Raising Money for Your Small Business: Loans vs. Equity InvestmentsHere is the lowdown on whether to borrow money or sell part of your business to an equity investor.
To raise money for your new business, you must decide whether you want to borrow money or sell ownership interests to equity investors. Often, you may not have many options -- the person with money to lend or invest will obviously have a lot to say about it. But you should understand the pros and cons of choosing one over the other.Taking Out Business Loans
Borrowing money to fund your business has many advantages. Often, you'll borrow this money from a friend or family member, but if you're lucky, you may be able to borrow from a commercial lender too.Advantages of Borrowing Money
The main advantage of borrowing money is that, while the lender will charge you interest for using the money, the lender won't have any say in how you run or manage your business. More importantly, a lender won't be entitled to any of the profits you make; all you have to do is to repay the loan on time. In addition, you can typically deduct the interest payments (but not principal repayments) as a business expense.
If you can borrow money from a friend or family member, you'll typically pay a lower rate of interest than if you borrow the money from a commercial lender, and you can avoid paying the loan fees commercial lenders tend to charge. As an added bonus, you may be able to negotiate more flexible repayment terms than a commercial lender would permit.Disadvantages of Borrowing Money
If you borrow money, you may be committing your business to a fairly large business expense. You may have to make loan payments when your need for cash is greatest (usually during your business's start-up or expansion). And if you have problems paying the loan back or keeping up with the payments, you can ruin your relationship with family or friends.
If you borrow from a commercial lender, the lender may require you to pledge property as security for the loan. (If you don't repay the loan, the lender can take the property and sell it to recoup the money.) If you pledge business property as security for the loan, and your business slows down (or doesn't take off) and you can't make loan payments, you may lose these valuable assets just when you need them most. Worse, if you pledge personal assets, such as your house or stock portfolio, you risk losing them to pay a business debt.
Even if you organize your business as a corporation or a limited liability company (each of which provides owners with limited liability for business debts), almost all commercial lenders will require you, as the owner of a new or small business, to personally guarantee the loan and/or to pledge personal assets to cover the loan, which wipes out this limited liability.Accepting Investments
If you have friends, family, or other people who want to invest in your business outright (become part-owners) instead of simply lending you money, you can raise money for your small business this way too. However, allowing people (called equity investors) to own part of your business comes with its own set of advantages and disadvantages.Advantages of Equity Investors
First, there's a good practical reason to take investments: Raising money through equity investors allows you to use your cash to pay business start-up expenses rather than large loan payments. And unlike a loan, if your business loses money or goes broke, you probably won't have to repay your investors their initial investment. As long as you've thoroughly disclosed the risks involved in your business, your investors should understand and accept that they are not guaranteed to get their money back.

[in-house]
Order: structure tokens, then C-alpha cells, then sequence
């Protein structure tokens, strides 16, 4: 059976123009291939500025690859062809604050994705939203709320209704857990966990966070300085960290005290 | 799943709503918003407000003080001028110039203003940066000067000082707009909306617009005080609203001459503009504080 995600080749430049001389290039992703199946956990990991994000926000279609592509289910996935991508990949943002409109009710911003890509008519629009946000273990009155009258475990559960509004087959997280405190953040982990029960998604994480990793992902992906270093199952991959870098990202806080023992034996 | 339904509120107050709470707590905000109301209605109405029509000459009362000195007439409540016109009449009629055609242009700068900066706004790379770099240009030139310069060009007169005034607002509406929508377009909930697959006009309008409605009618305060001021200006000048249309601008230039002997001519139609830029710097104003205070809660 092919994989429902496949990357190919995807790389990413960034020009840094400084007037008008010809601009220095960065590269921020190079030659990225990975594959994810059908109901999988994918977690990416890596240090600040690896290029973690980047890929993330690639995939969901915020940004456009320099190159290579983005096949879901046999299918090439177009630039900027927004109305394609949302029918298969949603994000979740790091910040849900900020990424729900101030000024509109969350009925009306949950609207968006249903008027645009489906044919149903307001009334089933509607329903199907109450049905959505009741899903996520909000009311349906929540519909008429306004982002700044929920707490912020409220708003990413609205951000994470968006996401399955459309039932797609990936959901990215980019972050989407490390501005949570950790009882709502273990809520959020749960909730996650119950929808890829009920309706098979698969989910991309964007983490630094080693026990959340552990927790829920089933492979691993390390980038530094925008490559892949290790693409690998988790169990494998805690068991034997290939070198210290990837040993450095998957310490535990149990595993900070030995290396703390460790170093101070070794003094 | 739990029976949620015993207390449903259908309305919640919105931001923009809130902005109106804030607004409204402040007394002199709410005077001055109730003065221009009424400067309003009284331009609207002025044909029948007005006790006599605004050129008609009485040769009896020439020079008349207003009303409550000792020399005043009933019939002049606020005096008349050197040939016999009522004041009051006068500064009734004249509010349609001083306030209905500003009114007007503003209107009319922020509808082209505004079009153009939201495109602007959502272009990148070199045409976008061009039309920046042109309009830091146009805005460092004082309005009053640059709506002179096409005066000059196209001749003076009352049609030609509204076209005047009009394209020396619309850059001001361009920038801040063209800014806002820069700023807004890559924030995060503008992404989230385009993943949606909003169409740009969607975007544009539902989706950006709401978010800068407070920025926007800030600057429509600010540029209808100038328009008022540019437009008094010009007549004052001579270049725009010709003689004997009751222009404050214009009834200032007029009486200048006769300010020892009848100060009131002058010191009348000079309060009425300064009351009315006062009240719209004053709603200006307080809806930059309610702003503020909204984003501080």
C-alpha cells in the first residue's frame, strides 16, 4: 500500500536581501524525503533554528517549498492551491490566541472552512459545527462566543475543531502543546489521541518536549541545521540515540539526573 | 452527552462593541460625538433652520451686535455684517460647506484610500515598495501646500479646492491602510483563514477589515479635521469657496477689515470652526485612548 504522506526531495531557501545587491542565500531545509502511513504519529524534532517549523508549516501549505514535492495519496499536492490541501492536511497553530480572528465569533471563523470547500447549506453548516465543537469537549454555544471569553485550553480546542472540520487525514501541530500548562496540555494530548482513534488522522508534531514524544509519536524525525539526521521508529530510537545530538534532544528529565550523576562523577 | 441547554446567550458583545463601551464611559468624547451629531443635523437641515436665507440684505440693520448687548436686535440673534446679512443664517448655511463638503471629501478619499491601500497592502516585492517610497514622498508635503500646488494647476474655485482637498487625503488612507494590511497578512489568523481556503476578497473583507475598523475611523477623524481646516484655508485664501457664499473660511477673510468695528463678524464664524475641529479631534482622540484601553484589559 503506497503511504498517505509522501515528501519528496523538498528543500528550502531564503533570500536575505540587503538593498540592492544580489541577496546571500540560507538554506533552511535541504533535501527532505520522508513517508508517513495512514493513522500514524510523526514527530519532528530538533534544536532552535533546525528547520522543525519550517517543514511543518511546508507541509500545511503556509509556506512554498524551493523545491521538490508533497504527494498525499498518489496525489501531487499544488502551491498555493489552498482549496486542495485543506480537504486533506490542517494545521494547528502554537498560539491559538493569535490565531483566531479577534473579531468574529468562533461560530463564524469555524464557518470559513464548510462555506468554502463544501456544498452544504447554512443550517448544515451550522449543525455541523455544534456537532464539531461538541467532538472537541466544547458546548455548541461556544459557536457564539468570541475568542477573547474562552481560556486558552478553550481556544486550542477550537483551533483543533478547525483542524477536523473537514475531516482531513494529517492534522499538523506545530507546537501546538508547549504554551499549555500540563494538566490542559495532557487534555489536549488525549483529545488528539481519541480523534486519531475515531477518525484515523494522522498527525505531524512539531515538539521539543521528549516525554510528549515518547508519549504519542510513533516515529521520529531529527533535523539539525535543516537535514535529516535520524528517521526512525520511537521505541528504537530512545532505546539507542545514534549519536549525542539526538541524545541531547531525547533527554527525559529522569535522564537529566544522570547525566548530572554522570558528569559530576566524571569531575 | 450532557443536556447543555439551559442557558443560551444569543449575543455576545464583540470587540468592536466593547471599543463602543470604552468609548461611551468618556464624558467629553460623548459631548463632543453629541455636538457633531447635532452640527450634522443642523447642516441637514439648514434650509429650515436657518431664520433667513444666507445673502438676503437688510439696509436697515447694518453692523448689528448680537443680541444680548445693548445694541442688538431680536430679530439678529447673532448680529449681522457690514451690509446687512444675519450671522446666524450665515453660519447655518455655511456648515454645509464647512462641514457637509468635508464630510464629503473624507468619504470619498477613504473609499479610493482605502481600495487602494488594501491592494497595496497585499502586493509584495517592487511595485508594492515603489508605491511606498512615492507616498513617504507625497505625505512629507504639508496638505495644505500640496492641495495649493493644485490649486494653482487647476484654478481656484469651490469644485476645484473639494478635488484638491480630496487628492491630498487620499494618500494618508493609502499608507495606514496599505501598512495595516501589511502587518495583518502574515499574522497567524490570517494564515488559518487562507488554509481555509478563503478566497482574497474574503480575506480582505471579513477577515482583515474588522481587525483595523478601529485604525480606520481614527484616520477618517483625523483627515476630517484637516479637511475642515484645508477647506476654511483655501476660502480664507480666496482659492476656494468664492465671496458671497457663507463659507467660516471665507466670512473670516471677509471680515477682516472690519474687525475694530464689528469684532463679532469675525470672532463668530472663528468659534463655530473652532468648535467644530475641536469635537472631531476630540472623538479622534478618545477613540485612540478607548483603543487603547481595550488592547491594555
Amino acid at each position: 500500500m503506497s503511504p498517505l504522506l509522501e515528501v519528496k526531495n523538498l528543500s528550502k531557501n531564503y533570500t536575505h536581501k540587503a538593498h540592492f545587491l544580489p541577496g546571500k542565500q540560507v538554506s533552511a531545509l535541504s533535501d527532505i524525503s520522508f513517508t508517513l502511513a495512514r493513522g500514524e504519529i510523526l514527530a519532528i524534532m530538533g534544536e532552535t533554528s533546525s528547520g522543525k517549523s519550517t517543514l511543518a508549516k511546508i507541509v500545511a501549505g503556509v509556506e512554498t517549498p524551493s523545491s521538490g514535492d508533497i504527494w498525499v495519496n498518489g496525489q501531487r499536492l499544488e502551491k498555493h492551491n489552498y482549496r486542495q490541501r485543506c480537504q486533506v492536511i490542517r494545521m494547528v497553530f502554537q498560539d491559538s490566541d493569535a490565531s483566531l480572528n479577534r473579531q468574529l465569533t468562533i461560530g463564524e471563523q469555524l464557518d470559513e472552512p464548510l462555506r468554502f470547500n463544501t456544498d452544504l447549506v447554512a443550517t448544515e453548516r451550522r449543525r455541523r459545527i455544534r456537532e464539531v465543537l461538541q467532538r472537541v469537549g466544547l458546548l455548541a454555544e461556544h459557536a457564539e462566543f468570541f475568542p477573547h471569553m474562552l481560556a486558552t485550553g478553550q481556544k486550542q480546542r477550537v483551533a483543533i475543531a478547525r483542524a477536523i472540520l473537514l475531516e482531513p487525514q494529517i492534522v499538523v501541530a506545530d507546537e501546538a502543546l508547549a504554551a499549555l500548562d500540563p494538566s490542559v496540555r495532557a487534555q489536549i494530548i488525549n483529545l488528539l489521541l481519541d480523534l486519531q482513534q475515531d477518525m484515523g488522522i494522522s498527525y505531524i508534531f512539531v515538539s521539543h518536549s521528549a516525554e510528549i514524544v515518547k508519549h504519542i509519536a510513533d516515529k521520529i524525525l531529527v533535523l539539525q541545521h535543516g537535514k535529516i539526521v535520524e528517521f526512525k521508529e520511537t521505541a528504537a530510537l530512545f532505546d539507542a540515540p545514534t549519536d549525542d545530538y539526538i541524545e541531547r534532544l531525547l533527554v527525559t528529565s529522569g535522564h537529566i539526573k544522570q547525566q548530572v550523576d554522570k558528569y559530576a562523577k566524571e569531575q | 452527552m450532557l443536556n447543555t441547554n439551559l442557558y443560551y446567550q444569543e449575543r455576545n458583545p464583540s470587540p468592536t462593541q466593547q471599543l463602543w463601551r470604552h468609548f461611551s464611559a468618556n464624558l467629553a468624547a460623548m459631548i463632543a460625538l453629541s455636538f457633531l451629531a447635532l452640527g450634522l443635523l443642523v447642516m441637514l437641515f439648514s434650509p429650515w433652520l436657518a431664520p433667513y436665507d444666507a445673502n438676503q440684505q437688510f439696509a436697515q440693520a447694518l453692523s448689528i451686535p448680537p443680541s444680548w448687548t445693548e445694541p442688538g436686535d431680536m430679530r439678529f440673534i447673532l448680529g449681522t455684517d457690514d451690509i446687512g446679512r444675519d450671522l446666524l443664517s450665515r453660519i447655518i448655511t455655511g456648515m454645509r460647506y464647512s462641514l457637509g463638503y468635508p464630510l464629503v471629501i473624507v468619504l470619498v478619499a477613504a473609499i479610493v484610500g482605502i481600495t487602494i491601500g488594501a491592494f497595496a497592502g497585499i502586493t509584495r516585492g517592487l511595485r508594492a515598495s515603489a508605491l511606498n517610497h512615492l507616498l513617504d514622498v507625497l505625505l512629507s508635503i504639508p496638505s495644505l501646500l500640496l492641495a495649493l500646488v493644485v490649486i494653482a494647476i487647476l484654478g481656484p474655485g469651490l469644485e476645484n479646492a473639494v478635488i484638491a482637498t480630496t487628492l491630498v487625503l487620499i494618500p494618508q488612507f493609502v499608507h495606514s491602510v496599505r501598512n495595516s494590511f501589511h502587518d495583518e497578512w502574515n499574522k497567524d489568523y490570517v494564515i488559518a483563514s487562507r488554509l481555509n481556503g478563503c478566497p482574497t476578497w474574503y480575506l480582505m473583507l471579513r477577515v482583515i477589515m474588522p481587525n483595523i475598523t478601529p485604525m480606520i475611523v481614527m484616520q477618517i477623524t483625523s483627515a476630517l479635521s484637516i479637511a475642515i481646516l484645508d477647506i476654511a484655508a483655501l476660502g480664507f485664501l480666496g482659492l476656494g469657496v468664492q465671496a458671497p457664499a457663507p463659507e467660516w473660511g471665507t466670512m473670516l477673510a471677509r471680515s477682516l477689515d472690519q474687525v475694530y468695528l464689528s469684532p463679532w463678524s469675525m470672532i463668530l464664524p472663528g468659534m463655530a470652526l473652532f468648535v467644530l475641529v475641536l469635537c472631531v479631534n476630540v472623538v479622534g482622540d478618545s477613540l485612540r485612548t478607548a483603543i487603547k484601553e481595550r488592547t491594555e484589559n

Further, investors often have business experience and can offer you valuable advice, moral support, and assistance.Disadvantages of Equity Investors
On the downside, equity investors usually end up taking a larger share of your business's profits than a bank or other lender. (Since an investor is at a greater risk of losing his or her investment, you have to compensate the investor for this risk with a bigger payoff.)
In addition, your investors will be co-owners, and they have a legal right to be informed about all significant business events, as well as a right to ethical management. Your co-owners can (and probably will) sue you if they feel you are compromising their rights. This means you always have a responsibility to take your investors' interests into account when you make business decisions, even if it's not what's best for you.
In some circumstances, your investors may be considered passive investors and their investment interests "securities." Dealing with securities creates a lot of paperwork, starting with securities registration, and brings a host of other legal requirements down on your head. However, not all offerings of securities must be registered with the federal and state securities exchange commissions. The following are exempted:
- private offerings to a limited number of persons or institutions
- offerings of limited size, and
- intrastate offerings.
For a quick summary of these exemptions, see the SEC website at www.sec.gov.
If you're trying to finance a start-up venture, it's better to seek equity investments, because you generally only have to repay investors if the business turns a profit.
For ongoing needs, loans are better for businesses with cash flow that allows for realistic repayment schedules, and for businesses that can obtain the loan without jeopardizing personal assets.
Deciding whether to borrow money or to take on co-owners can be tricky. If you don't already know a tax advisor who specializes in small business issues, it would be wise to find one. Your personal tax situation, the tax situation of the people who may invest, the terms of a potential loan, and the tax status of the type of business you plan to open are all likely to influence your choice.